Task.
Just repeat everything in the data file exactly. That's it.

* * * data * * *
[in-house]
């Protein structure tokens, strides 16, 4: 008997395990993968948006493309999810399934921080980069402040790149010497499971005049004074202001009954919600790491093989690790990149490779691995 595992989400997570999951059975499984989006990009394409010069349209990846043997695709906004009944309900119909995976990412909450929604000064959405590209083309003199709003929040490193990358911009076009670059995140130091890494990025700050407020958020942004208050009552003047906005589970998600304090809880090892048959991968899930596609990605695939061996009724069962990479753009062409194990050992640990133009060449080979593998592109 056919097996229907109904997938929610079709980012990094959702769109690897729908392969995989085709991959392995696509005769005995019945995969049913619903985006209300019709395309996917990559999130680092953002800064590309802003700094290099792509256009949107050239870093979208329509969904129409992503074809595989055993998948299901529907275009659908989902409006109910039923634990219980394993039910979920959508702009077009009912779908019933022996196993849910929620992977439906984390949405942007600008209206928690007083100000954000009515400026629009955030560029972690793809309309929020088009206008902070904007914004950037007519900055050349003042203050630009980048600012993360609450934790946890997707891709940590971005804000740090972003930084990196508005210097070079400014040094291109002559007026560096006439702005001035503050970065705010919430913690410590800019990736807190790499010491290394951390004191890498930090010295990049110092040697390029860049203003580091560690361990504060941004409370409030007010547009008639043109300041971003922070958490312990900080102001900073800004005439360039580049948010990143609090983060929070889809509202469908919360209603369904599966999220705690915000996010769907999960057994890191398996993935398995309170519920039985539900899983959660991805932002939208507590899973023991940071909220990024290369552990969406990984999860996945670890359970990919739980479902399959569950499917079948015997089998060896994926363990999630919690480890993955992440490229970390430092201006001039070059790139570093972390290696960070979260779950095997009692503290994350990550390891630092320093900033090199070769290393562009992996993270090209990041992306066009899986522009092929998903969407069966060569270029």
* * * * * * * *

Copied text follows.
[in-house]
């Protein structure tokens, strides 16, 4: 008997395990993968948006493309999810399934921080980069402040790149010497499971005049004074202001009954919600790491093989690790990149490779691995 595992989400997570999951059975499984989006990009394409010069349209990846043997695709906004009944309900119909995976990412909450929604000064959405590209083309003199709003929040490193990358911009076009670059995140130091890494990025700050407020958020942004208050009552003047906005589970998600304090809880090892048959991968899930596609990605695939061996009724069962990479753009062409194990050992640990133009060449080979593998592109 056919097996229907109904997938929610079709980012990094959702769109690897729908392969995989085709991959392995696509005769005995019945995969049913619903985006209300019709395309996917990559999130680092953002800064590309802003700094290099792509256009949107050239870093979208329509969904129409992503074809595989055993998948299901529907275009659908989902409006109910039923634990219980394993039910979920959508702009077009009912779908019933022996196993849910929620992977439906984390949405942007600008209206928690007083100000954000009515400026629009955030560029972690793809309309929020088009206008902070904007914004950037007519900055050349003042203050630009980048600012993360609450934790946890997707891709940590971005804000740090972003930084990196508005210097070079400014040094291109002559007026560096006439702005001035503050970065705010919430913690410590800019990736807190790499010491290394951390004191890498930090010295990049110092040697390029860049203003580091560690361990504060941004409370409030007010547009008639043109300041971003922070958490312990900080102001900073800004005439360039580049948010990143609090983060929070889809509202469908919360209603369904599966999220705690915000996010769907999960057994890191398996993935398995309170519920039985539900899983959660991805932002939208507590899973023991940071909220990024290369552990969406990984999860996945670890359970990919739980479902399959569950499917079948015997089998060896994926363990999630919690480890993955992440490229970390430092201006001039070059790139570093972390290696960070979260779950095997009692503290994350990550390891630092320093900033090199070769290393562009992996993270090209990041992306066009899986522009092929998903969407069966060569270029």